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International Journal of Translational ScienceJournal discontinued 2017


Pranela Rameshwar, Rutgers University, USA
Nicholas M. Ponzio, Rutgers University, USA

ISSN: 2246-8765 (Online Version)
Vol: 2016   Issue: 1

Published In:   January 2016

Publication Frequency: Continuous Article Publication

Search Available Volume and Issue for International Journal of Translational ScienceJournal discontinued 2017

Editorial: Communicating Your Science

Nicholas M. Ponzio

Scientists are respected and ranked very highly by the public as leaders whose opinions can be trusted and relied upon (; October 2010 Vol. 303 pp. 56–59). As such, scientists are in a desirable position to convey the significance and value of important scientific information and new discoveries. Therefore, it is essential~that science professionals are able to communicate complex ideas and concepts clearly, accurately, and understandably to diverse audiences.

Acceptance and understanding of science (or lack thereof) by the public and government leaders can influence decision making with regard to the creation of science policy, as well as its regulation and funding. As technology advances, it is imperative for scientists to be capable and comfortable explaining complex concepts in easily understandable language not only to their scientific peers, but also to non-scientists. Contemporary examples for better public understanding of important biomedical discoveries include therapeutic use of stem cells, the increasing appearance and use of genetically modified organisms, development of personalized medicine based on genetic sequencing, and the importance of vaccination for protection against disease, just to name a few.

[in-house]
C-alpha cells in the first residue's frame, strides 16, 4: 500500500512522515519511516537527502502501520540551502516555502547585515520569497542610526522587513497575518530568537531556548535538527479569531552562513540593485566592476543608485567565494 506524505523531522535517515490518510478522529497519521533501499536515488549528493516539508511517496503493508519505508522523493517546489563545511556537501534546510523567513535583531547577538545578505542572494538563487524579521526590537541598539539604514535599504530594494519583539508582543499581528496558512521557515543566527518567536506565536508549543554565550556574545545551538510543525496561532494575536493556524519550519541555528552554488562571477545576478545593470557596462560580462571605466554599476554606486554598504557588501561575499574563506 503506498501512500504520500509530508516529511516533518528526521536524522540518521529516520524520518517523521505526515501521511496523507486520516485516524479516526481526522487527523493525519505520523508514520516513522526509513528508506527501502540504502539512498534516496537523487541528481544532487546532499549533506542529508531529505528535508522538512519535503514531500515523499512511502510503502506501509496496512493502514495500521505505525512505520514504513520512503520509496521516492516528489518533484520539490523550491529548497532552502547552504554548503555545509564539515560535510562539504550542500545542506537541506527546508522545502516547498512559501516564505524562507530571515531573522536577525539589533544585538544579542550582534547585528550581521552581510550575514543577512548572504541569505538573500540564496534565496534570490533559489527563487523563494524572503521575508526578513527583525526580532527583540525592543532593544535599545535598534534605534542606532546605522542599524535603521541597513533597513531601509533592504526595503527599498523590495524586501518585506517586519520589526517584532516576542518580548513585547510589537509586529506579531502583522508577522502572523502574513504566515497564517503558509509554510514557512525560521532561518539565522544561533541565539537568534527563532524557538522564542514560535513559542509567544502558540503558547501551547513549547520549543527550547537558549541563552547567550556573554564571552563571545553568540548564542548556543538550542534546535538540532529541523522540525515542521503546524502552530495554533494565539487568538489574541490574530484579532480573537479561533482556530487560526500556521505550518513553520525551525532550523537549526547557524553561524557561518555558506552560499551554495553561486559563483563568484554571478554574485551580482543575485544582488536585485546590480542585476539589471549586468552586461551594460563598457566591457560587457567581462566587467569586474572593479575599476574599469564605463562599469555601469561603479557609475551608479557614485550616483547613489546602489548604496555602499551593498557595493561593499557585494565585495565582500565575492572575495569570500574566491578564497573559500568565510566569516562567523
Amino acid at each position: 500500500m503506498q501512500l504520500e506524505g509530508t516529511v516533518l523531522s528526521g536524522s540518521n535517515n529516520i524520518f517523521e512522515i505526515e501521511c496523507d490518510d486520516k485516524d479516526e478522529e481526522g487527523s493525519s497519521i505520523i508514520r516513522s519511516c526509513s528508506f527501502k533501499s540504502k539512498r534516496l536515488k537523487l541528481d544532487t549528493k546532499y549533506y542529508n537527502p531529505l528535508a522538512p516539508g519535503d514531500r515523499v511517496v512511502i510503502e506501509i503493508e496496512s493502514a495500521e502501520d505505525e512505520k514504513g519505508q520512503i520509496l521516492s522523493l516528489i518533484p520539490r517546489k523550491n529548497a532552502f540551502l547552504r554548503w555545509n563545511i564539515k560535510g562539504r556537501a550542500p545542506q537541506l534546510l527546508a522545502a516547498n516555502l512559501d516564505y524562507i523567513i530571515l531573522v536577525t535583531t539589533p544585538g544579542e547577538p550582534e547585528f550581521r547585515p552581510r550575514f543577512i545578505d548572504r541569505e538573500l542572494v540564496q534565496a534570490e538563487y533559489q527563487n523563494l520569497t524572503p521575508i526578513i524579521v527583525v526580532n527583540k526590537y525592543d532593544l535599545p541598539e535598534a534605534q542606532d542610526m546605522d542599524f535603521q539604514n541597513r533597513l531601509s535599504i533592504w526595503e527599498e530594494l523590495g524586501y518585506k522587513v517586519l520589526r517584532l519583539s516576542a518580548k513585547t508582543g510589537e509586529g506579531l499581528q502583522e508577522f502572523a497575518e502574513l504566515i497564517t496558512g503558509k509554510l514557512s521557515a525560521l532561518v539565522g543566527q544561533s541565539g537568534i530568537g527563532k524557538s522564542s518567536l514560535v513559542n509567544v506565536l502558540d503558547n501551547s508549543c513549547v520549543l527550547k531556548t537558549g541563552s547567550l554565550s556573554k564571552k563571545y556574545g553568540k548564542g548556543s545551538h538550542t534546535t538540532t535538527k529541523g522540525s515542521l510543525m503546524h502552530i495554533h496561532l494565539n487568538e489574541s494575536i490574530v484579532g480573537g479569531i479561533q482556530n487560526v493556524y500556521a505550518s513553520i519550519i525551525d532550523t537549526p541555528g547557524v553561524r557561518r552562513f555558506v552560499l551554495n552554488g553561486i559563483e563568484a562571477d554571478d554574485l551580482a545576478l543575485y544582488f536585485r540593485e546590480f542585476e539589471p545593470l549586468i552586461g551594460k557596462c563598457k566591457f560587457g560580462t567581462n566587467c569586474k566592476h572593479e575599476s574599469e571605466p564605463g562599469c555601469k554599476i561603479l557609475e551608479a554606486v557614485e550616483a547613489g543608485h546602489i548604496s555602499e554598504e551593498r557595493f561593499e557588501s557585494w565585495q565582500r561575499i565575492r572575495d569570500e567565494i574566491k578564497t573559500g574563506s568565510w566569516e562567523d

In some cases, authors in the popular press and media, bloggers, and social media users exaggerate either the curative impact or the dangers of new biomedical discoveries due to their incomplete understanding of the underlying concepts of disease. Fortunately, good communication skills can be learned, and we must begin to integrate new methods of learning these skills into the curriculum for students pursuing advanced scientific degrees. Such training will make them better communicators, improve their competitiveness for job opportunities, and enhance their professional development and growth in their chosen disciplines. Moreover, it will also give them the confidence to speak out beyond their scientific audience, and embrace the responsibility to explain their science to the public, the media, politicians, and potential donors that support biomedical research. Biopharmaceutical hiring managers repeatedly comment that communication skills are one of the main deficits in the current crop of job applicants. Therefore, by integrating training of these skills into their curriculum, our graduates will be better prepared for the job market.

However, there are multiple barriers to teaching effective communication skills to Ph.D. trainees in the biomedical sciences. First, students lack an appreciation for the need and/or opportunities to learn methods of effective communication. They don't learn how to present scientific concepts and discoveries to different audiences; that is, the ability to communicate their findings clearly and accurately, using language that is easily understood, and with minimal use of discipline-specific jargon. Second, many students don't possess adequate listening skills and the ability to recognize non-verbal cues from audiences Ὰ two important criteria for effective communication. There also is a lack of adequate opportunities for students to practice communicating their science to diverse audiences in real-life scenarios.